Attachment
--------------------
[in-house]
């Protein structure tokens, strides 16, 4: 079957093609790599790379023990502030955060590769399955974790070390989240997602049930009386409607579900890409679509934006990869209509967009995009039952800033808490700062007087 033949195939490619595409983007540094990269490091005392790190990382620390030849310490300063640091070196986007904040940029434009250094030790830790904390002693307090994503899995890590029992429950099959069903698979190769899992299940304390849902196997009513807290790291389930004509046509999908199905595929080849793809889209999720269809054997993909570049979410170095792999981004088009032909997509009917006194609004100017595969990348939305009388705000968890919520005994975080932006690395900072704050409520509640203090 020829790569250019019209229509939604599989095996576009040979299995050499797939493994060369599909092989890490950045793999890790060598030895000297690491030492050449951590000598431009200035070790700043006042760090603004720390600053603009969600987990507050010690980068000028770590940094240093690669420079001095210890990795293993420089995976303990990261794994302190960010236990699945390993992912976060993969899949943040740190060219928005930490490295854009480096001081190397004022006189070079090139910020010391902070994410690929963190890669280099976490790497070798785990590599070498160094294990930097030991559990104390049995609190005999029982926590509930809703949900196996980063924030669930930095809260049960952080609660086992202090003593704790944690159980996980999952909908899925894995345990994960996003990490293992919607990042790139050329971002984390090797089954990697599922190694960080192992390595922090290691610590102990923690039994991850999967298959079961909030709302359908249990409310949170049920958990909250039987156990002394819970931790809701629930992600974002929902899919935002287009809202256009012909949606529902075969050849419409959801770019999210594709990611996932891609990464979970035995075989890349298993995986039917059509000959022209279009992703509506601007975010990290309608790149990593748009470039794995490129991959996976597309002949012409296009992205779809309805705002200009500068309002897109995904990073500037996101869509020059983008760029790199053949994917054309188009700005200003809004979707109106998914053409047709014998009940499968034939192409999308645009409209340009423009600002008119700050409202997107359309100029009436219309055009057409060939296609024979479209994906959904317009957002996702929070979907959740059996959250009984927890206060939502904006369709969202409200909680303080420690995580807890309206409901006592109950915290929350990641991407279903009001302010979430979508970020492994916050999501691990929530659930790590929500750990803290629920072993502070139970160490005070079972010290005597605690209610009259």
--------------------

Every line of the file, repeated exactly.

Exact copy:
[in-house]
């Protein structure tokens, strides 16, 4: 079957093609790599790379023990502030955060590769399955974790070390989240997602049930009386409607579900890409679509934006990869209509967009995009039952800033808490700062007087 033949195939490619595409983007540094990269490091005392790190990382620390030849310490300063640091070196986007904040940029434009250094030790830790904390002693307090994503899995890590029992429950099959069903698979190769899992299940304390849902196997009513807290790291389930004509046509999908199905595929080849793809889209999720269809054997993909570049979410170095792999981004088009032909997509009917006194609004100017595969990348939305009388705000968890919520005994975080932006690395900072704050409520509640203090 020829790569250019019209229509939604599989095996576009040979299995050499797939493994060369599909092989890490950045793999890790060598030895000297690491030492050449951590000598431009200035070790700043006042760090603004720390600053603009969600987990507050010690980068000028770590940094240093690669420079001095210890990795293993420089995976303990990261794994302190960010236990699945390993992912976060993969899949943040740190060219928005930490490295854009480096001081190397004022006189070079090139910020010391902070994410690929963190890669280099976490790497070798785990590599070498160094294990930097030991559990104390049995609190005999029982926590509930809703949900196996980063924030669930930095809260049960952080609660086992202090003593704790944690159980996980999952909908899925894995345990994960996003990490293992919607990042790139050329971002984390090797089954990697599922190694960080192992390595922090290691610590102990923690039994991850999967298959079961909030709302359908249990409310949170049920958990909250039987156990002394819970931790809701629930992600974002929902899919935002287009809202256009012909949606529902075969050849419409959801770019999210594709990611996932891609990464979970035995075989890349298993995986039917059509000959022209279009992703509506601007975010990290309608790149990593748009470039794995490129991959996976597309002949012409296009992205779809309805705002200009500068309002897109995904990073500037996101869509020059983008760029790199053949994917054309188009700005200003809004979707109106998914053409047709014998009940499968034939192409999308645009409209340009423009600002008119700050409202997107359309100029009436219309055009057409060939296609024979479209994906959904317009957002996702929070979907959740059996959250009984927890206060939502904006369709969202409200909680303080420690995580807890309206409901006592109950915290929350990641991407279903009001302010979430979508970020492994916050999501691990929530659930790590929500750990803290629920072993502070139970160490005070079972010290005597605690209610009259």